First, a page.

CPI Housing Costs Remain Elevated, Industry Data Disagrees, Here’s Why

CPI Housing Costs Remain Elevated, Industry Data Disagrees, Here’s Why

January Consumer Price Index inflation data came in at 6.4% annually for all items and 5.6% once food and energy are stripped out. That’s the smallest annual increase since 2021.

However, the month-on-month change in prices from January 2023 to December 2022 was 0.5% and this might be a concern for the Federal Reserve. Inflation is coming down, but not as fast as the Fed would like and it could linger at a rate above the 2% annual goal for inflation.

The Housing Puzzle

One of the largest components of CPI components is housing costs, which the report terms as “shelter”. These costs make up 34% of the inflation index. According to January data, shelter costs rose 0.7% month-on-month and 7.9% year-on-year.

In contrast Redfin data has housing costs up just 1.3% for the year to December 2022. Now the Redfin
data is for house prices, but Apartment List’s data on the U.S. rental market shows a similar slowdown, with rental costs up 3.3% year-on-year in January 2023 and slowing.


Statistical Methods

Statistical methods used by the CPI appear to account for most of this disconnect. The CPI takes a weighted average approach to calculate shelter costs, combining panel data from the past six months. In contrast, Redfin, and Apartment List and most other industry data providers look at more recent pricing. The CPI methodology is argued to create a more robust representation of the housing market by including more properties in the inflation calculation.

That may be true, but it also introduces a statistical lag in the SPI’s housing cost estimates. That can be a problem at turning points in the housing market as we’re seeing now. The CPI will be slow to reflect falling housing costs, if indeed home prices do continue to decline, because of the sampling method used.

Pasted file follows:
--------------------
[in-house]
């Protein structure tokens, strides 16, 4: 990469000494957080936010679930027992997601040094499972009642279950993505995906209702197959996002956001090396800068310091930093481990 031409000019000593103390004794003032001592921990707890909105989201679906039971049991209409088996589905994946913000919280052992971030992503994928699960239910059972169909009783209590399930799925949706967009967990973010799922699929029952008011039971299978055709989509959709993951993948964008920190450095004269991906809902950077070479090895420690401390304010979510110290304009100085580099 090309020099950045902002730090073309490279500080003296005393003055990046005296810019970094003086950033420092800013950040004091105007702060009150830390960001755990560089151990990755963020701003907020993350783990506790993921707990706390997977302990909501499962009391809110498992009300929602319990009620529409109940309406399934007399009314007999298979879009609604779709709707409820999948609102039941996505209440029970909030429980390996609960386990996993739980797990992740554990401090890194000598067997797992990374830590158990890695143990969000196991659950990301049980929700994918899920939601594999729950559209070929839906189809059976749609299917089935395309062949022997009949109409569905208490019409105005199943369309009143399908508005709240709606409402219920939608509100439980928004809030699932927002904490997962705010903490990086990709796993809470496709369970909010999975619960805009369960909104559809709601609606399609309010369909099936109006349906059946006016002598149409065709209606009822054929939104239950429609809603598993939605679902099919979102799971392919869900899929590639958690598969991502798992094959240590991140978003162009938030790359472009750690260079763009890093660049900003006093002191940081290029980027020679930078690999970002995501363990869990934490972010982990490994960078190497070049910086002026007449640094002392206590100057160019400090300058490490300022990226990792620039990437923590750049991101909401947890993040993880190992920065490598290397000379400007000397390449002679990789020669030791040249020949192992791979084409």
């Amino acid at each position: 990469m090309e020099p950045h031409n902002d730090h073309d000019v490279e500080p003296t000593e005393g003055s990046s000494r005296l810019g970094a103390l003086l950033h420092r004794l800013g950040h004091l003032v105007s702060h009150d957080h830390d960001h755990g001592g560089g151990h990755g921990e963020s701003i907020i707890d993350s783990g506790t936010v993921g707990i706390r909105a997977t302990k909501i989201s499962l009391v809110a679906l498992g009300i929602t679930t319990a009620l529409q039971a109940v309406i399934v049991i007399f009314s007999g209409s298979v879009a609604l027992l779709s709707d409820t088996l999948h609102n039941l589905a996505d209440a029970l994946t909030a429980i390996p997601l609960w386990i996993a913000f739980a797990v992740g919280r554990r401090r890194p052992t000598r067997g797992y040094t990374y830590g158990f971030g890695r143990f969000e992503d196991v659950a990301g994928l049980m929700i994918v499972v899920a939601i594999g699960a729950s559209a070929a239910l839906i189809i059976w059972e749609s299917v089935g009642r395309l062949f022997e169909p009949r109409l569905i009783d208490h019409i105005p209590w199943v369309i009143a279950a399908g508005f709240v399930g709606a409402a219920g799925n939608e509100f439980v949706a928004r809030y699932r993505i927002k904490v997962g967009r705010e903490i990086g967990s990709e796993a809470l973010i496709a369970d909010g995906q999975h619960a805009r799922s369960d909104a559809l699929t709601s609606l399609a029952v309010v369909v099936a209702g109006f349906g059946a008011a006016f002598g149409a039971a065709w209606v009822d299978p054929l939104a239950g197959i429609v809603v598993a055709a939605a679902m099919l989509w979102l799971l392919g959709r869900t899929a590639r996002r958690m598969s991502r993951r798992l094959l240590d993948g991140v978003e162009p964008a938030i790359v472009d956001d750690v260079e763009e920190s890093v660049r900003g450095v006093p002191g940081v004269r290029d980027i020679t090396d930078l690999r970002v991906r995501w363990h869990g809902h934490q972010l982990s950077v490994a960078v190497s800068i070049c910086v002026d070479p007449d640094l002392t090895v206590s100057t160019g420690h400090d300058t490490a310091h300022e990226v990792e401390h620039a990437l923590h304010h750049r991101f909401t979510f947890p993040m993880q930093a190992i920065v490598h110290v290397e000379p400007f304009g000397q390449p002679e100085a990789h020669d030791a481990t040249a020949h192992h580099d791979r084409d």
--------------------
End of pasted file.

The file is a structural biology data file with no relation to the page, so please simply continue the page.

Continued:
Supercore Inflation

The Fed is aware of the implicit lag in the CPI’s housing cost calculations, in fact Chair Jerome Powell has spoken about it. It suggests that measured CPI inflation is likely running a little high currently because of this housing impact. As a reflection of this, the latest buzzword among economists is supercore inflation. That’s what you get if you take U.S. services inflation and strip out housing and energy costs. That’s running considerably lower than the headline inflation numbers. However, supercore inflation is a relatively narrow set of services, representing about 20% of household purchases. As such, this has the potential to deviate substantially from overall U.S. price trends. Still the Fed currently values it currently as a measure of sticky inflation as it tries to assess the level inflation may trend back to over time.

Future Rate Decisions

January CPI data is unlikely to comfort the Fed. Yes, inflation is falling, perhaps more than estimated when adjustments are made for house price calculation methods. Nonetheless, the Fed can still worry that inflation is not declining fast enough, and that inflation may remain above the 2% goal. That’s why the markets expect more rate hikes from the Fed in the coming months, until there is clear evidence that U.S. inflation is trending back to a more manageable level.


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